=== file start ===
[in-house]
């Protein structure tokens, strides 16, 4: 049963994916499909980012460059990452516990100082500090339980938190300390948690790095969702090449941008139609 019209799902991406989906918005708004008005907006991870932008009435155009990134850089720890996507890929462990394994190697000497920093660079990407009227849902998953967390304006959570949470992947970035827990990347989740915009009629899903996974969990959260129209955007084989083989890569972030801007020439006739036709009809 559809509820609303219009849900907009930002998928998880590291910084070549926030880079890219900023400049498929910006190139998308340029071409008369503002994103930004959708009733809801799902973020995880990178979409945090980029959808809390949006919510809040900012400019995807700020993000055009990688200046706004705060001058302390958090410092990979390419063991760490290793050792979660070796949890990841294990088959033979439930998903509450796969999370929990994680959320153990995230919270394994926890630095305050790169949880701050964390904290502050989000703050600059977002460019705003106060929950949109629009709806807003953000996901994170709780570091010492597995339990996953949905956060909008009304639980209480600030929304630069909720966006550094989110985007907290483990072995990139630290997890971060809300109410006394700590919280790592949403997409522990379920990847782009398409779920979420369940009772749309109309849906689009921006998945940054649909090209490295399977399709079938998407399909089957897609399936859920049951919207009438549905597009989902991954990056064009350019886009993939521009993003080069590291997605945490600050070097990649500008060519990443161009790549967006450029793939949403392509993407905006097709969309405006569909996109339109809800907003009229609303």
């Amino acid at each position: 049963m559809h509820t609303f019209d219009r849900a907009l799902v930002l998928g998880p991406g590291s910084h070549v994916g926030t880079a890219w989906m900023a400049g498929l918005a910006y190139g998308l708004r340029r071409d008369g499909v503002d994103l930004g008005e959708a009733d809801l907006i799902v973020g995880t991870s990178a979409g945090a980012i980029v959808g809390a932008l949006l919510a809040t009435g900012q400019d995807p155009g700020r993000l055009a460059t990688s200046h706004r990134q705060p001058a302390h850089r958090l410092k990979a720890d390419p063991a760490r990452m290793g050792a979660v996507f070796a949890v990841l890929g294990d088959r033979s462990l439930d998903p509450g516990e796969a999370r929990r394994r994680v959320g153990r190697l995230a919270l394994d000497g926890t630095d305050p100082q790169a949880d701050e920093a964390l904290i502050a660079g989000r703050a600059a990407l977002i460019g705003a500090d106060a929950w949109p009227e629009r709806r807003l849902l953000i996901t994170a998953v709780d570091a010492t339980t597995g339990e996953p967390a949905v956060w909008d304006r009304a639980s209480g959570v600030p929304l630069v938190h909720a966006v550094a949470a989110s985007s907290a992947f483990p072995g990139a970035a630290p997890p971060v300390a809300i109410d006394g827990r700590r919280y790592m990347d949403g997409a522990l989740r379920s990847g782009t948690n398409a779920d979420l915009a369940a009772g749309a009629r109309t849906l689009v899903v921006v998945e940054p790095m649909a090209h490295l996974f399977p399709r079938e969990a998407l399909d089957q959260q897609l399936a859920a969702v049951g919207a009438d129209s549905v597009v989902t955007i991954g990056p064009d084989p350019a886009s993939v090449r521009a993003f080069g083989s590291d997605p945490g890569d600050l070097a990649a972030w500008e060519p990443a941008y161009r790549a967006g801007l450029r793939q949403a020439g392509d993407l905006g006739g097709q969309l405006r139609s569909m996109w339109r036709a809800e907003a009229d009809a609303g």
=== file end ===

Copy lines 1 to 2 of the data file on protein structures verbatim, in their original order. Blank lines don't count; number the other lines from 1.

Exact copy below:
[in-house]
């Protein structure tokens, strides 16, 4: 049963994916499909980012460059990452516990100082500090339980938190300390948690790095969702090449941008139609 019209799902991406989906918005708004008005907006991870932008009435155009990134850089720890996507890929462990394994190697000497920093660079990407009227849902998953967390304006959570949470992947970035827990990347989740915009009629899903996974969990959260129209955007084989083989890569972030801007020439006739036709009809 559809509820609303219009849900907009930002998928998880590291910084070549926030880079890219900023400049498929910006190139998308340029071409008369503002994103930004959708009733809801799902973020995880990178979409945090980029959808809390949006919510809040900012400019995807700020993000055009990688200046706004705060001058302390958090410092990979390419063991760490290793050792979660070796949890990841294990088959033979439930998903509450796969999370929990994680959320153990995230919270394994926890630095305050790169949880701050964390904290502050989000703050600059977002460019705003106060929950949109629009709806807003953000996901994170709780570091010492597995339990996953949905956060909008009304639980209480600030929304630069909720966006550094989110985007907290483990072995990139630290997890971060809300109410006394700590919280790592949403997409522990379920990847782009398409779920979420369940009772749309109309849906689009921006998945940054649909090209490295399977399709079938998407399909089957897609399936859920049951919207009438549905597009989902991954990056064009350019886009993939521009993003080069590291997605945490600050070097990649500008060519990443161009790549967006450029793939949403392509993407905006097709969309405006569909996109339109809800907003009229609303």